We’ve lived through the tech and real estate bubbles. What’s next?
How about college?
University cost increases long ago outstripped the wage benefit of going. Or so, I’ve read.
Thus, demand will eventually reflect this fact and fall, and the cost of attending college will have to come down. Right?
Undergraduate tuition has no doubt skyrocketed. Take NYU — it costs about $20,000 per semester to go — that comes out to $160,000 for four years. And that’s just tuition. It doesn’t count the stuff you need to survive. You know, like food and shelter.
Let’s take three 18-year-olds with wealthy parents. Each has $160,000 with which to do whatever he wants. (This is more common than you might think: I seem to have many friends with zero student loans.)
Annie goes to college. Her $160,000 goes poof, for now. Paul invests his money and goes to work in a trade. Jim starts his own business. (For simplicity’s sake, I don’t give Jim equity in his own business. Ha.)
Here’s where they are after 20 years:
But wait. Jim’s business could be wildly successful, allowing him to pay himself (and his employees) more. Annie could major in art history, thus depressing her average annual salary. Paul’s investments could do really well.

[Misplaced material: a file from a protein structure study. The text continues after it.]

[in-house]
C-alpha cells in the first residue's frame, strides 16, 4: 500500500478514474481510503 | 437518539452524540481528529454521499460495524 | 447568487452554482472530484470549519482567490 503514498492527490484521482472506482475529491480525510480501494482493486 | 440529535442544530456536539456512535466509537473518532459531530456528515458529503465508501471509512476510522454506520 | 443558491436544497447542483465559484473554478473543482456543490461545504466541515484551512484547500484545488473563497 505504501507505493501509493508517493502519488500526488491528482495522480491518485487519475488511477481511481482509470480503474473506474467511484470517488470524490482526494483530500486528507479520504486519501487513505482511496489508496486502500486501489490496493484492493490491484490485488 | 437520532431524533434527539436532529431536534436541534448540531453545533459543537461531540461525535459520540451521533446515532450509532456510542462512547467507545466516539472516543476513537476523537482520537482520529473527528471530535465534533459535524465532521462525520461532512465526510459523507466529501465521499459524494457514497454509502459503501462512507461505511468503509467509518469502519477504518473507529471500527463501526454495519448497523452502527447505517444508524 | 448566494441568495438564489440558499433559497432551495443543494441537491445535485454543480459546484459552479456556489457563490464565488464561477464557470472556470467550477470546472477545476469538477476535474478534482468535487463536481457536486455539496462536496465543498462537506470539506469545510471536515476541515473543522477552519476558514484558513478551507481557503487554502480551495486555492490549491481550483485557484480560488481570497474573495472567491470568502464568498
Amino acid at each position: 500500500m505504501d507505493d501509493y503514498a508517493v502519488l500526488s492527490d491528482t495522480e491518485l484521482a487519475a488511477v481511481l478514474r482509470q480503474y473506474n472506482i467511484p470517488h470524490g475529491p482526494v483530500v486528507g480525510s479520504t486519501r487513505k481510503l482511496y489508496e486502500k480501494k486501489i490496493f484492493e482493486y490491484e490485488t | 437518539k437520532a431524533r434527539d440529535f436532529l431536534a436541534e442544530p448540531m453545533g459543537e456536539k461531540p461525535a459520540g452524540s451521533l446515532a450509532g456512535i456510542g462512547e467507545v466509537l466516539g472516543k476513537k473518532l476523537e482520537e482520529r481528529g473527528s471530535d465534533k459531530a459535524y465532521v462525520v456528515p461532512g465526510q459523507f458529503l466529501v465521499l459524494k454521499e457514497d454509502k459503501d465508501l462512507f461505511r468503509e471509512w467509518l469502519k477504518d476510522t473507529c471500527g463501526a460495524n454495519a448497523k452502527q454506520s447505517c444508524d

Or, Annie could major in business or technology, thus increasing her earnings power in the information age. Paul could work his way up to management or work in a region with trade-union-boosted wages. Jim’s business could flop after year three. Now how did that initial decision play out over 20 years?
- One. You can’t model out life in an Excel spreadsheet.
- Two. Life won’t be so bad for anyone who starts out at age 18 with $160,000.
- Three. College doesn’t seem to make sense unless you get a degree that is useful. With a useful degree, college still seems worthwhile, even at today’s escalated tuition costs.
I was a first-generation college student — and that was the best thing that could’ve happened to me in the late 1990s. Especially because I didn’t start out with $160,000 to play around with and because I majored in computer information systems — which gave me a marketable skill.
I grew up in a scrappy blue-collar suburb of New York. My formal education threw me in with a mix of people I wouldn’t otherwise have met and catapulted my career way beyond what I could’ve imagined at 18. I could only afford college because I got a ginormous merit-based scholarship from American University plus need-based aid. (I took on debt for graduate school at Northwestern U.)
Also: A few key professors stepped in with wise advise throughout my life. They’re worth their weight in gold to me. How do you put a dollar value on a good mentor?
No question, the cost of an elite school draws a distinctive line between have and have-not. The system works only for those fortunate enough to have been born on the “have” side, or who’ve hard-work-and-lucked themselves over to it.
More and more smart people are questioning the university system. Education was the great equalizer for my generation and many before it.
But will it be for the next generation?
Now it’s your turn. What do YOU think?